Handbook of Creative Cities
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Handbook of Creative Cities

  • Elgar original reference

Edited by David Emanuel Andersson, Åke E. Andersson and Charlotta Mellander

With the publication of The Rise of the Creative Class by Richard Florida in 2002, the ‘creative city’ became the new hot topic among urban policymakers, planners and economists. Florida has developed one of three path-breaking theories about the relationship between creative individuals and urban environments. The economist Åke E. Andersson and the psychologist Dean Simonton are the other members of this ‘creative troika’. In the Handbook of Creative Cities, Florida, Andersson and Simonton appear in the same volume for the first time. The expert contributors in this timely Handbook extend their insights with a varied set of theoretical and empirical tools. The diversity of the contributions reflect the multidisciplinary nature of creative city theorizing, which encompasses urban economics, economic geography, social psychology, urban sociology, and urban planning. The stated policy implications are equally diverse, ranging from libertarian to social democratic visions of our shared creative and urban future.
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Chapter 18: The Emergence of Vancouver as a Creative City

Gus diZerega and David F. Hardwick

Extract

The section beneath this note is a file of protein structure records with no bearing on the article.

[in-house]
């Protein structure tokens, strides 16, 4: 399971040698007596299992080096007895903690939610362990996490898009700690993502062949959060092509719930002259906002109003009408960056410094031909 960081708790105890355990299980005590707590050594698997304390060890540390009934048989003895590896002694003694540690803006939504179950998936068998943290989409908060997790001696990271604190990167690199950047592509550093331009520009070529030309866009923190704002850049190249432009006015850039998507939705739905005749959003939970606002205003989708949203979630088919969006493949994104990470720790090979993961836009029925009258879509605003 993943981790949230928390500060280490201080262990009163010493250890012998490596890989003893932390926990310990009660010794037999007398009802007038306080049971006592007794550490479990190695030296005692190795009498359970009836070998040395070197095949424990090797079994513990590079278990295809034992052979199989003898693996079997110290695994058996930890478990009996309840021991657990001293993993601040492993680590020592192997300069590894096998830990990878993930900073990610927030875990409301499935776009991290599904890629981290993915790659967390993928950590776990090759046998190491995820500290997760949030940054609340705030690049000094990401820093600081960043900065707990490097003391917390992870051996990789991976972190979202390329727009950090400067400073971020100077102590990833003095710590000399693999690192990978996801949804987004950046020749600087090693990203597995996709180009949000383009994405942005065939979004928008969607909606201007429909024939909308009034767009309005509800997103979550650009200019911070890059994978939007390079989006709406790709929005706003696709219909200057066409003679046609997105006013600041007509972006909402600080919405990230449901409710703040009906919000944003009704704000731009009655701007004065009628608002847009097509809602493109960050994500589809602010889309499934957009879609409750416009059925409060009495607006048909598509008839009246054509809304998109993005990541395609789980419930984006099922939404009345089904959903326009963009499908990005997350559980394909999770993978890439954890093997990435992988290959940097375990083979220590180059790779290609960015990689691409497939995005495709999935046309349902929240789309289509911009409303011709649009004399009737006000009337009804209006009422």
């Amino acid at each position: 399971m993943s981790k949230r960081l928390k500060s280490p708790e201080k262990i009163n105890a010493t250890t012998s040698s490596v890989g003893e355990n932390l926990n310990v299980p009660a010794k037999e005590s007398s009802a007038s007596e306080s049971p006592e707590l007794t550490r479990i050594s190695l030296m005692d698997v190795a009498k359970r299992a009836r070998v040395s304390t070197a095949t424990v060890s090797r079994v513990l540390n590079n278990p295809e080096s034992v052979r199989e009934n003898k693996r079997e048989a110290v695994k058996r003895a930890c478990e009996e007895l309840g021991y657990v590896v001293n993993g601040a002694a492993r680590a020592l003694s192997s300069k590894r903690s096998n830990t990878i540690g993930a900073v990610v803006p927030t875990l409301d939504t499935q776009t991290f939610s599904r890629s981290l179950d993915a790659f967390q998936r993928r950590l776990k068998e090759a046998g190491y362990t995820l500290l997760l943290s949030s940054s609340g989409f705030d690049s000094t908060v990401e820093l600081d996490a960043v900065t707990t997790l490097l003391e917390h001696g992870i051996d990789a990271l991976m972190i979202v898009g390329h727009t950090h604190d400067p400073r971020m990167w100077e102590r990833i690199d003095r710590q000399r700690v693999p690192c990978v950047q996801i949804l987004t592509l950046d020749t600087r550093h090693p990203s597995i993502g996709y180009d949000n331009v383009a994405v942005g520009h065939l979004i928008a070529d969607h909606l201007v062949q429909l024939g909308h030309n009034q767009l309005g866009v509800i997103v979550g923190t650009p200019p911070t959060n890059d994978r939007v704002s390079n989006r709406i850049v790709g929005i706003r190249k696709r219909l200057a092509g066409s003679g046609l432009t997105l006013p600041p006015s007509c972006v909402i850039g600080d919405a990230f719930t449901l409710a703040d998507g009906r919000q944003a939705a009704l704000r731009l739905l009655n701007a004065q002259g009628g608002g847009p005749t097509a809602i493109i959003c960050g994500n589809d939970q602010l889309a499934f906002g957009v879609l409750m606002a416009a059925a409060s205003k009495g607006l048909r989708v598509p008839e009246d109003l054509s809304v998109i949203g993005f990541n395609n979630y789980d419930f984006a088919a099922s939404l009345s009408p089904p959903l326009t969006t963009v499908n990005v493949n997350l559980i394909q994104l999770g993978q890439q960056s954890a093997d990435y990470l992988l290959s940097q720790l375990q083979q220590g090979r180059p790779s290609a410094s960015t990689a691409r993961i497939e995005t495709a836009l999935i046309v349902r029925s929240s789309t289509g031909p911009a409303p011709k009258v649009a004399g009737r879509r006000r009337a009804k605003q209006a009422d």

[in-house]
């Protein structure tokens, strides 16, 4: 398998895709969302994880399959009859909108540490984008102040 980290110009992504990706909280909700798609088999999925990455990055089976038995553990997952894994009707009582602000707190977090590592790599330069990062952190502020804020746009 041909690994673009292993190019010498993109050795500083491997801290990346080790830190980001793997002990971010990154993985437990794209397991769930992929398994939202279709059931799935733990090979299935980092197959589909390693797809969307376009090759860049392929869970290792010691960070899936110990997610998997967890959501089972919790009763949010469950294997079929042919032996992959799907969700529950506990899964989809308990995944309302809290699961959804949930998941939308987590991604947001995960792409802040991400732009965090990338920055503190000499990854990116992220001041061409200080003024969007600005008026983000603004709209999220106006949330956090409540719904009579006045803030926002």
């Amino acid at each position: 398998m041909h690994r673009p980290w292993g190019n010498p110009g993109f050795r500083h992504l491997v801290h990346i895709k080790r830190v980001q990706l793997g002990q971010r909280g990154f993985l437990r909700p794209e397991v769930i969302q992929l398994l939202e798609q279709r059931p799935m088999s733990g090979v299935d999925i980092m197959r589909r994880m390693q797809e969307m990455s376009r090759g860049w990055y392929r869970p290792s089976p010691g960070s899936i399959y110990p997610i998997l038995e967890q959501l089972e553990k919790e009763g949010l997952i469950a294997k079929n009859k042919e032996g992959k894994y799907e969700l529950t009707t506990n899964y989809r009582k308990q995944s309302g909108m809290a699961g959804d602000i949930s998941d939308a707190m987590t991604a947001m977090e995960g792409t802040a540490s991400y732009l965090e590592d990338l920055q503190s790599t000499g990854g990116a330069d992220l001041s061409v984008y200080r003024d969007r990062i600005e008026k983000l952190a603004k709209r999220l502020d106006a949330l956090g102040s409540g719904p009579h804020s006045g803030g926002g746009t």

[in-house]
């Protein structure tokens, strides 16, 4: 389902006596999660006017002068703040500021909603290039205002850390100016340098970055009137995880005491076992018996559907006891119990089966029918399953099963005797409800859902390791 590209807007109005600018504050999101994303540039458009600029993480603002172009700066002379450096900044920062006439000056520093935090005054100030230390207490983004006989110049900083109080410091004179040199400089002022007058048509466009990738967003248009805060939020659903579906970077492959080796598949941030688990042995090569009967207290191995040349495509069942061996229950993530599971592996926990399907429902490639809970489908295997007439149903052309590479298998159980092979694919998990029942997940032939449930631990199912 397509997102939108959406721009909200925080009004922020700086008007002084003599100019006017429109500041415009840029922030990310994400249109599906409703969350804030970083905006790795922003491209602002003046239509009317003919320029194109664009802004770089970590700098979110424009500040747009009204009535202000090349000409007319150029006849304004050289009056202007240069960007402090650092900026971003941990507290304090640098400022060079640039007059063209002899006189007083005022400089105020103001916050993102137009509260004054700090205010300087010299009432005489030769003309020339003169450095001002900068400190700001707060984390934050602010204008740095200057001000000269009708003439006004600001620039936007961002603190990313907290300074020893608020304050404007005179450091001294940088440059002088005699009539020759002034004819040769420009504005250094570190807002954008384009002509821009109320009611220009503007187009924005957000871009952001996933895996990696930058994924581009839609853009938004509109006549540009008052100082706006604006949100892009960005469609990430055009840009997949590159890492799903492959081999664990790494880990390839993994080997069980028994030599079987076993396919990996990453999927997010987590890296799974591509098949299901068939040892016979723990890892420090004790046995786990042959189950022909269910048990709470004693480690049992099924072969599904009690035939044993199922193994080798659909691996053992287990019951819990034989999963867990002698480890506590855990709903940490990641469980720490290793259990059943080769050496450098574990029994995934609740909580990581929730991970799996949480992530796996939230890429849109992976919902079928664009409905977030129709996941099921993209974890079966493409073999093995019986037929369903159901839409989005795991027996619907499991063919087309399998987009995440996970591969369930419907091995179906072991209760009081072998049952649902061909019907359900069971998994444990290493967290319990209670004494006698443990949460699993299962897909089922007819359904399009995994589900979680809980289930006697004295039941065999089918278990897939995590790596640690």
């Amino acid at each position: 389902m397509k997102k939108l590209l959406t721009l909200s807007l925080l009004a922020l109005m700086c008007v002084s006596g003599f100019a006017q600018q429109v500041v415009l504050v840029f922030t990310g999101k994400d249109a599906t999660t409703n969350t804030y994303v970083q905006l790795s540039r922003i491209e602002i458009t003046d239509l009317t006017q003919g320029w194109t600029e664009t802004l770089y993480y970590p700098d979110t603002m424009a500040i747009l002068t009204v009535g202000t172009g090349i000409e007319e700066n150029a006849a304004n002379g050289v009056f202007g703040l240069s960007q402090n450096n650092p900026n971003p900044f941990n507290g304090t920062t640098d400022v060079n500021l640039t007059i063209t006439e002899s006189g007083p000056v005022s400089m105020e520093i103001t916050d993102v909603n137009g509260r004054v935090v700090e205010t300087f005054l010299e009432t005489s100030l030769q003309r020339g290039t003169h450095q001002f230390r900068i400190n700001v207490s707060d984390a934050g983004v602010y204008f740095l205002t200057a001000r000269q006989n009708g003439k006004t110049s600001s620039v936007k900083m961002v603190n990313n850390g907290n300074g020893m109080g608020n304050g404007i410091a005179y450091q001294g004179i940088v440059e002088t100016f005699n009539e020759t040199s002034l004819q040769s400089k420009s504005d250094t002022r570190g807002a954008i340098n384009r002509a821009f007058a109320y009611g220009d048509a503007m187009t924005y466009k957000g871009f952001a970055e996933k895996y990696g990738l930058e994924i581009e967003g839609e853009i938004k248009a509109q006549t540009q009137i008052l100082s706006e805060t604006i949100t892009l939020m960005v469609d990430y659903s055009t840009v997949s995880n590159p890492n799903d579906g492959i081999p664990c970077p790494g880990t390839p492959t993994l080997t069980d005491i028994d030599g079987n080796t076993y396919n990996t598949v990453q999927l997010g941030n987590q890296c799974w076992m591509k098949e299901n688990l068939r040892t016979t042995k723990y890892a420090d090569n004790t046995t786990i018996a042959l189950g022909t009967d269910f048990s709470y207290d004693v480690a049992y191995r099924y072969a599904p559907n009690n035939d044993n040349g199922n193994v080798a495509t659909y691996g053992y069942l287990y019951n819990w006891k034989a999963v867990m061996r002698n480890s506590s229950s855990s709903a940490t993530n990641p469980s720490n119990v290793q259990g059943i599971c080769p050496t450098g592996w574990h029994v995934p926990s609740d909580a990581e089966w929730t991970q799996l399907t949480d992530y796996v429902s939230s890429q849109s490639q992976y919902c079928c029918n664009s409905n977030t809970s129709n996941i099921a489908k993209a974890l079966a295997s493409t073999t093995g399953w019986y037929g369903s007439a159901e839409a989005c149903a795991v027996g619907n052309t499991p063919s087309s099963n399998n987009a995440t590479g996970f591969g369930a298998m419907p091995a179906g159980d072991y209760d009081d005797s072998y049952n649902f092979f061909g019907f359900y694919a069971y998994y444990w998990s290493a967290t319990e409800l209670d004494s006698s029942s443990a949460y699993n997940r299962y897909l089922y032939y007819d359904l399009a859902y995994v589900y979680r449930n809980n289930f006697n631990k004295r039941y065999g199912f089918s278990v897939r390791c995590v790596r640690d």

18 The emergence of Vancouver as a creative city Gus diZerega and David F. Hardwick Cities are incubators for creativity. They attract creative citizens and enable them to form the subtle and intricate networks required to pursue their dreams, to the benefit of us all. But not all cities are equal in this respect. This chapter explores how insights arising from the study of emergent processes shed light on what enables a city to become a magnet for creative people, a lasting incubator for their dreams and their accomplishments. Our understanding of modern cities often becomes dominated by economic and prescriptive models of what makes a community viable. While important insights have arisen from these approaches, equally important blind spots accompany them. This is because cities are far more complex than markets co-ordinated through financial feedback can encompass. In addition, they are also far more uncertain and dynamic than traditional planning could successfully handle. Both economic and prescriptive approaches towards understanding and governing cities reflect an engineering understanding of urban processes. In our current reality these social processes are too varied and uncertain in their details for a traditional planning perspective such as this to be satisfactory over many issues or for a long period of time. This is certainly the case with social environments able to attract culturally creative residents into an urban area. People are motivated by a number of basic values, important among them being money, power and recognition by their peers. All contribute to the basic...

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